Seed oils from two species of cucurbitaceae (Kikarasu-uri and Prince melon) were investigated on their general properties, the fatty acid compositions determined by gas chromatography and on the characteristics of unsaponifiable matters. The oils were obtained by extracting the dried seeds with ether. The general properties were as follows ; Kikarasu-uri (d24 4 0.9235, n22D 1.4555, I.V. 121.5, S.V. 210.5), Prince melon (d184 0.9180, n18D 1.4765, I.V. 135.1, A.V. 3.5, S.V. 190.7). > The fatty acid compositions were C12 : 0, 1.8; C12 : 1, 1.5; C14 : 0, 0.8; C14 : 1, 0.9; C16 : 0, 5.7; C18 : 1, 17.0; C18 : 2, 44.7; C18 : 3, 3.3; C20 : 0, 6.1; C20 : 1, 15.8 and C20 : 2, 2.4 in the case of Kikarasu-uri, and C12 : 00.6; C12 : 1, 0.7;C14 : 0, 0.5;C14 : 1, 0.2; C16 : 0, 9.1;C16 : 1, 1.8; C18 : 1, 10.2; C18 : 2, 60.9; C18 : 3, 1.7; C20 : 1, 2.9 and C20 : 2, 11.4 in the case of Prince melon. The main sterols in unsaponifiable matters of Kikarasu-uri and Prince melon were considered to be brassicasterol and poriferasterol, respectively.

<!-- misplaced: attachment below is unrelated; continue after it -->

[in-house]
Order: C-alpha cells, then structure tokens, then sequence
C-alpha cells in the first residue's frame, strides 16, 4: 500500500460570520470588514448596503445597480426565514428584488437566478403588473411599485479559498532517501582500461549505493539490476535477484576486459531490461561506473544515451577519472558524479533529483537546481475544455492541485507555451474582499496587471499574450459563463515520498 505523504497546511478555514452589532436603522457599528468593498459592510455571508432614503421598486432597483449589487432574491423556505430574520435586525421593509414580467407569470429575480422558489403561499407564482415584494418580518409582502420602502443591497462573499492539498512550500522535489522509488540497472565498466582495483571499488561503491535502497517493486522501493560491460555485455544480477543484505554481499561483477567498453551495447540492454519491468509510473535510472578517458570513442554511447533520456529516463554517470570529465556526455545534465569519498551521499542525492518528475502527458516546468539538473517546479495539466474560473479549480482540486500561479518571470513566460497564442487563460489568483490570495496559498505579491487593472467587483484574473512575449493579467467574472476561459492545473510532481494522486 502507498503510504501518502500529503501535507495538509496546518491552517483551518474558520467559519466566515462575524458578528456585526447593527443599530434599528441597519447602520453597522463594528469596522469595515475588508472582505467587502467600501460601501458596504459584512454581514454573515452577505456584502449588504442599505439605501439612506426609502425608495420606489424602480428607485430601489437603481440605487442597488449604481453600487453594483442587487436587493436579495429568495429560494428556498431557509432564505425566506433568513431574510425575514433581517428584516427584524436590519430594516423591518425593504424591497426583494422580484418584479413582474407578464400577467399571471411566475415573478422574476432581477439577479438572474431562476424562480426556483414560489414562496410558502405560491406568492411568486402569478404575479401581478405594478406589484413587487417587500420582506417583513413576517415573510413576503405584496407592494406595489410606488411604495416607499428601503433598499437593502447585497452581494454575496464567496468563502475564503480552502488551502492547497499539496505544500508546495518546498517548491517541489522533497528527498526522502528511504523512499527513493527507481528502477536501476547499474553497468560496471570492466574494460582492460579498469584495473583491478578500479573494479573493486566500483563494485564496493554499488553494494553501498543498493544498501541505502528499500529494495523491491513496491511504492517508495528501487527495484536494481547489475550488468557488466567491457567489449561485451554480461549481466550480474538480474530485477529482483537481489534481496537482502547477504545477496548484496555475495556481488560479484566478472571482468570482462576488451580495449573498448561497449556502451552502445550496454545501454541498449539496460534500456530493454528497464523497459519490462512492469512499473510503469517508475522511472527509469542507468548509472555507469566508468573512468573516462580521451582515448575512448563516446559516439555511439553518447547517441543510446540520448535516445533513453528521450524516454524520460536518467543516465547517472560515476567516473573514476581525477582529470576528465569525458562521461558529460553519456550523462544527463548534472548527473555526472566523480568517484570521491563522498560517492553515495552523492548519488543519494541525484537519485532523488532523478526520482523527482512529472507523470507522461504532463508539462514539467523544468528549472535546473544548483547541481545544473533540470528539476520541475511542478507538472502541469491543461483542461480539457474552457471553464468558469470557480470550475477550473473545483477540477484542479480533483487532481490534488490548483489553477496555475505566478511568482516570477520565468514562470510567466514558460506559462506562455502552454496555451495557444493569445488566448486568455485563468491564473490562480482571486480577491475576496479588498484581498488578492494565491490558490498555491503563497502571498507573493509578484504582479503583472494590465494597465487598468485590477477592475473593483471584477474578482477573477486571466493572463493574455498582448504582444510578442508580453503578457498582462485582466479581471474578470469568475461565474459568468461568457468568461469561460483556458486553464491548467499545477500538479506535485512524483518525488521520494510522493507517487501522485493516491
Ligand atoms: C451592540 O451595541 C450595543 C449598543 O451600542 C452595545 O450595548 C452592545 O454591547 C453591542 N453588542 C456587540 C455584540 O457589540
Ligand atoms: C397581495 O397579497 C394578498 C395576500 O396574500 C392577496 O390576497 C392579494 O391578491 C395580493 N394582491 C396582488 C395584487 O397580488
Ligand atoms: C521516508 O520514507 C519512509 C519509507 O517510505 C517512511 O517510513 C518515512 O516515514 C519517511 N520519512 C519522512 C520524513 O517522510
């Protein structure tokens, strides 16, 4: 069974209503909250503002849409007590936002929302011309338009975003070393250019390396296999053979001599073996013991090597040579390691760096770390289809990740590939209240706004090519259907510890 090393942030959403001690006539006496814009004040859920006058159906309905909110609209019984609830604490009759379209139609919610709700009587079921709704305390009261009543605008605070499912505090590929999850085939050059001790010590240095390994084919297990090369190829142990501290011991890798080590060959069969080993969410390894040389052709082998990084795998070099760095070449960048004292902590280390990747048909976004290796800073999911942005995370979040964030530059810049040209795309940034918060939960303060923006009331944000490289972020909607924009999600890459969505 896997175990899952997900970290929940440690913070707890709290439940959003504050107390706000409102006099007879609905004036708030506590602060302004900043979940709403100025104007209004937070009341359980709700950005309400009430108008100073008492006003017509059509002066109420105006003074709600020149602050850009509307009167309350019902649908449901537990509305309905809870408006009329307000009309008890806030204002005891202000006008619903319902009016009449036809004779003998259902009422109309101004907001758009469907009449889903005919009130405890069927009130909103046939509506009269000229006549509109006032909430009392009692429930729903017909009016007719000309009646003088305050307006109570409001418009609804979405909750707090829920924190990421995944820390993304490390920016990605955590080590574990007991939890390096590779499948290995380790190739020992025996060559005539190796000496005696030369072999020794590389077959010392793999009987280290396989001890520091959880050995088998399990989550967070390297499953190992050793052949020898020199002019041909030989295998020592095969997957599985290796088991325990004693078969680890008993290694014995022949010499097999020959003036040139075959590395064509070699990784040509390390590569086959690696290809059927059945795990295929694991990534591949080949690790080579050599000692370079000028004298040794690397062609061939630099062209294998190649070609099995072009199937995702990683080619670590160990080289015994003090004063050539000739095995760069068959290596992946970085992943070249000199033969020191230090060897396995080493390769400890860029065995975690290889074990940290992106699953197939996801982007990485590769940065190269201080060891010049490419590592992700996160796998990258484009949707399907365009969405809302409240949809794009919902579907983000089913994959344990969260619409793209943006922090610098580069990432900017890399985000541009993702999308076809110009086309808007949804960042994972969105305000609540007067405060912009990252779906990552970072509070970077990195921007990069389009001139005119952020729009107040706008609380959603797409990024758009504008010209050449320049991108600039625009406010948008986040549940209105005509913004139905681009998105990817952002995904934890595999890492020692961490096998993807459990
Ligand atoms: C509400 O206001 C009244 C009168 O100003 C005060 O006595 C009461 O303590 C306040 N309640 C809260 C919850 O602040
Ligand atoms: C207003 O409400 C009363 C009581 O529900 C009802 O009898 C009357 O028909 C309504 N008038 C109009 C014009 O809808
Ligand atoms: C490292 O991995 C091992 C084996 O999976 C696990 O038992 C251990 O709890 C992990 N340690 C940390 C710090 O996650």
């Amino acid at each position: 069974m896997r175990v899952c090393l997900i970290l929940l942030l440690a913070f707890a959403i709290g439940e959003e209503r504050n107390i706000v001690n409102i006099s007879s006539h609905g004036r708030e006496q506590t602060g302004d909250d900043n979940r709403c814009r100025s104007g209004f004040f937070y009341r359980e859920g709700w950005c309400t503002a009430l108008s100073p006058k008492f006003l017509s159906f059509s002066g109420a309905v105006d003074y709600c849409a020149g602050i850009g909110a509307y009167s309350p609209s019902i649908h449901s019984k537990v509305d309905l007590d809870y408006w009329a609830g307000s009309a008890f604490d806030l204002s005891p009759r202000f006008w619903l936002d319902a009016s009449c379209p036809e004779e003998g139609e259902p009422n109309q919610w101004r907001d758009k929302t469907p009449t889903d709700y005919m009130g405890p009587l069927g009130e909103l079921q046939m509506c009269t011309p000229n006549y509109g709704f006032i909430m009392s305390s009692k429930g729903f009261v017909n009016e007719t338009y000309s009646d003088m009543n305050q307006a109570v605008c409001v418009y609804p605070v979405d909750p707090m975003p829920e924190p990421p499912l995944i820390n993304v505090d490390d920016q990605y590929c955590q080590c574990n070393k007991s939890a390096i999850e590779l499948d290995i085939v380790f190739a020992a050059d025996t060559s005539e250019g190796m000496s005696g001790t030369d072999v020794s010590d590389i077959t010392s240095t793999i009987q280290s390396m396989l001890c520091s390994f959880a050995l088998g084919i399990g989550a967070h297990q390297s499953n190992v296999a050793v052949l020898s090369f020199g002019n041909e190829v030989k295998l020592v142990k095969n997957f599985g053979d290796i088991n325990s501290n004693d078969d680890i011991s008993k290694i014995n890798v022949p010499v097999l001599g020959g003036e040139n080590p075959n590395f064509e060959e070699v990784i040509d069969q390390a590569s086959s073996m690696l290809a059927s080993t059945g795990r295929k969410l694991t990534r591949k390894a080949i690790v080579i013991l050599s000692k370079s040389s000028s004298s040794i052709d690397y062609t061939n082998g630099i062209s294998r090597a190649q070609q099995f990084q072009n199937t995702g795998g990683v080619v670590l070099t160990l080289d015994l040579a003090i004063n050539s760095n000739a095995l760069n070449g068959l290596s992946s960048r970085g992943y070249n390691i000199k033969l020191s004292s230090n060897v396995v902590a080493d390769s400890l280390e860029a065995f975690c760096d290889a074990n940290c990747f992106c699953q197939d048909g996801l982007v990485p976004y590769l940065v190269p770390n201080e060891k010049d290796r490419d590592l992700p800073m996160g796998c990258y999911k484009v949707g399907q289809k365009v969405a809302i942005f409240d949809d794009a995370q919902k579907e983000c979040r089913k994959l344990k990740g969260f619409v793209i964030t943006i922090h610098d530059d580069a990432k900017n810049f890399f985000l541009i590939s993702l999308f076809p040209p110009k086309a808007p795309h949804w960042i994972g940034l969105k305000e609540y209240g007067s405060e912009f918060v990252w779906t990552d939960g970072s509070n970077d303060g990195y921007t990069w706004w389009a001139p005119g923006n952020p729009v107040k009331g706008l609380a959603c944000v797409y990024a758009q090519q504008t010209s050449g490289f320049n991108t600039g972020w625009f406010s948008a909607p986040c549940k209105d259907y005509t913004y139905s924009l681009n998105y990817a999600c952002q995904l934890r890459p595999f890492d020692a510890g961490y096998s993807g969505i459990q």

1) Changes in the melting point and S.F.I. values at 20°C were examined during a period of one year with 19 kinds of household margarine, 10 kinds of bakery margarine and 10 kinds of shortening. Maximum, minimum average, and R values of these were also calculated. Hardness, oil-off value and S.F.I., were measured on five characteristic brands of household margarine and one brand of butter manufactured in summer, winter, spring and autumn. 2) Average melting point of household margarine was 33.1°C and R 8.1°C, while those of bakery margarine were 35.1°C, and R 11.2°C, and those of shorting were 37.8°C and R 10.8°C. 3) Average of S.F.I. values were 19.4 and R 14.1 for household margarine, 18.7 and R 8.9 for bakery margarine, and 19.5 and R 17.8 for shortening, indicating that the R values did not necessarily agree with R values for the melting point. 4) Six of the household margarine showed almost no difference in the melting point and S.F.I. value throughout the year, and there were nearly no changes in their physical properties or fatty acid composition. The parchment wrapped margarine showed a high melting point throughout the year, while spread margarine sold by scale showed a marked difference between summer and winter. 5) There was found a correlation between the melting point and S.F.I. or iodine value, with a fairly high correlation coefficient. A correlation was also found to exist between F2 + F3 and melting point or S.F.I.